Zimra Loses 61 Potential Vehicles Due to Currency Fluctuations

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HARARE – The Zimbabwe Revenue Authority (Zimra) finds itself at the center of a financial fiasco, losing out on 61 vehicles that had been ordered and paid for in Zimbabwe dollars.

According to ZimLive, the debacle arose from a combination of delayed disbursement of foreign currency by the central bank and volatile currency fluctuations, resulting in a significant erosion of the payment’s value.

Officials from Toyota dealer, Mike Harris, revealed to lawmakers on Monday that out of 70 vehicles paid for by Zimra, they could only deliver 9 Corolla vehicles due to the depreciation of the Zimbabwe dollar equivalent to US$3.9 million paid by the tax collector. This erosion in value left enough funds only for 24 vehicles.

According to the Auditor General, Zimra incurred a loss of ZWL $209 million (US$1.7 million at the official rate) after paying for 35 Toyota Hilux double-cab cars and 50 Toyota Corolla vehicles that were never received. Despite payment being made in February 2022, only 15 Toyota Hilux vehicles were delivered, and none of the Toyota Corolla vehicles had been received as of December 2022.

Last year, Zimra’s attempt to cancel a tender for the supply of 85 vehicles worth over US$3.9 million was rejected by the High Court Commercial Division. The court dismissed the appeal, citing a lack of evidence to prove that Mike Harris deliberately failed to supply the remaining 70 vehicles despite full payment.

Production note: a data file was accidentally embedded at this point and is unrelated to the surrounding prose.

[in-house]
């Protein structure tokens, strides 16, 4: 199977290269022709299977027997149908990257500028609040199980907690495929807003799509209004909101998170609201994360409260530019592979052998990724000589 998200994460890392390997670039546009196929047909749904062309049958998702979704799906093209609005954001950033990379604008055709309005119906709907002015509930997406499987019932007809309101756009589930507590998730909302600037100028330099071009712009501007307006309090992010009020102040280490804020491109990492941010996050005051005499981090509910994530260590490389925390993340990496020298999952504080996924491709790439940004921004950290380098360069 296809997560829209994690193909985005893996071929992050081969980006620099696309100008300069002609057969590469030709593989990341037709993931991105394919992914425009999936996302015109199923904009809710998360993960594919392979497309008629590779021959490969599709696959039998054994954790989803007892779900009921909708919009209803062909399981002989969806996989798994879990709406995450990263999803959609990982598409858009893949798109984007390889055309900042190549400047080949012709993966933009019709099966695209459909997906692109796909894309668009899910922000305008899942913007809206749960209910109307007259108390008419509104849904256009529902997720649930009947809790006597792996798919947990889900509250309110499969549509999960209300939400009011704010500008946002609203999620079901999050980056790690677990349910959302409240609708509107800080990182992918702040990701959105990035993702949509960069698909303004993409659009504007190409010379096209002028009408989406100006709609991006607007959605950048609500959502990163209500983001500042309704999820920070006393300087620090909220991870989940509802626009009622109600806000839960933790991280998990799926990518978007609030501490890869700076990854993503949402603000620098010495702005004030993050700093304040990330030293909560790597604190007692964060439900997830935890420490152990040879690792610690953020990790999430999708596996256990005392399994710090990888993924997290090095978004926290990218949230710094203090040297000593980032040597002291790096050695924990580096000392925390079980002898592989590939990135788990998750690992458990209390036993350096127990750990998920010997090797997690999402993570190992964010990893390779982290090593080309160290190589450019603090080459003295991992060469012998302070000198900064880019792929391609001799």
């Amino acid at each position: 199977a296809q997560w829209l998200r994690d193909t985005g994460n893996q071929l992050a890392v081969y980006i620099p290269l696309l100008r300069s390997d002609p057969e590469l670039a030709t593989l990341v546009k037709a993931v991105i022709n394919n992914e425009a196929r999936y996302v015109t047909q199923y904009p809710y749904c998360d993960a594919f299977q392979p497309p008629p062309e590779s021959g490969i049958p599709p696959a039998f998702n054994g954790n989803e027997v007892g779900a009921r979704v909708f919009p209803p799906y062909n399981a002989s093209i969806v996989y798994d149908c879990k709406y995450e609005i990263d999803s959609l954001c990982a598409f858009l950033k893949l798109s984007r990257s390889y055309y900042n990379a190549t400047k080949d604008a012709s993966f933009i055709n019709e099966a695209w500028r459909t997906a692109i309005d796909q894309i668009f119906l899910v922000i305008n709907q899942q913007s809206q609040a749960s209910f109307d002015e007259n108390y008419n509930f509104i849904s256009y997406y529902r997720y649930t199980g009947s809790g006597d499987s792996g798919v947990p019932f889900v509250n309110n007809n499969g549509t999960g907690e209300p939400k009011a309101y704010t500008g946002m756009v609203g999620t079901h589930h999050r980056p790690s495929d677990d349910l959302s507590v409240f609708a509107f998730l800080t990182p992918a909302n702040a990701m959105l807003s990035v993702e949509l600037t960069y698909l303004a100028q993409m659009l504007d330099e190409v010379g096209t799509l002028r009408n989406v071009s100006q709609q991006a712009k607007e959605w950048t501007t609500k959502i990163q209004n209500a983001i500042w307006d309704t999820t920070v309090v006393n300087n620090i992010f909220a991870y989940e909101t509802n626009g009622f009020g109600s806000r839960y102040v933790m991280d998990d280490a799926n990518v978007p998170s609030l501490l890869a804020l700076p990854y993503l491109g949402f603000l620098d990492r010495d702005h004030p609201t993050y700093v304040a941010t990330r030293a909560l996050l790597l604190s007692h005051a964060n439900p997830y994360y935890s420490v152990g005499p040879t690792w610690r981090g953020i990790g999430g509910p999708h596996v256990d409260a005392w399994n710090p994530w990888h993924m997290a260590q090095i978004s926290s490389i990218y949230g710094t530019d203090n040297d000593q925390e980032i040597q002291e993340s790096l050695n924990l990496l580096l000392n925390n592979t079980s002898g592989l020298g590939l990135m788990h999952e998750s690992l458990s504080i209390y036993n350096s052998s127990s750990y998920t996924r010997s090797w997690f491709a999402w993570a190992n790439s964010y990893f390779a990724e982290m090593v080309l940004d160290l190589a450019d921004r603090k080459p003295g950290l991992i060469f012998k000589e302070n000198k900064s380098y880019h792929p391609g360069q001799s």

Zimra had paid for the vehicles in Zimbabwe dollars, with Mike Harris supposed to receive the necessary forex through the RBZ auction system for importation. However, the dealer cited delays in foreign currency allocations and exchange rate fluctuations as significant obstacles.

Brian Kaukonde, CEO of Mike Harris, informed the Public Accounts Committee of Parliament that the dealer could only deliver 9 Toyota Corolla vehicles out of 50 and none of the remaining 20 Toyota Hilux vehicles to Zimra despite receiving payment for 85 cars.

Kaukonde attributed the failure to deliver all 85 cars to exchange rate fluctuations and inflation, highlighting the instability in the interbank rate over the course of the contract period. He emphasized that the fluctuating economic conditions severely impacted their ability to fulfill the agreement within the stipulated timelines.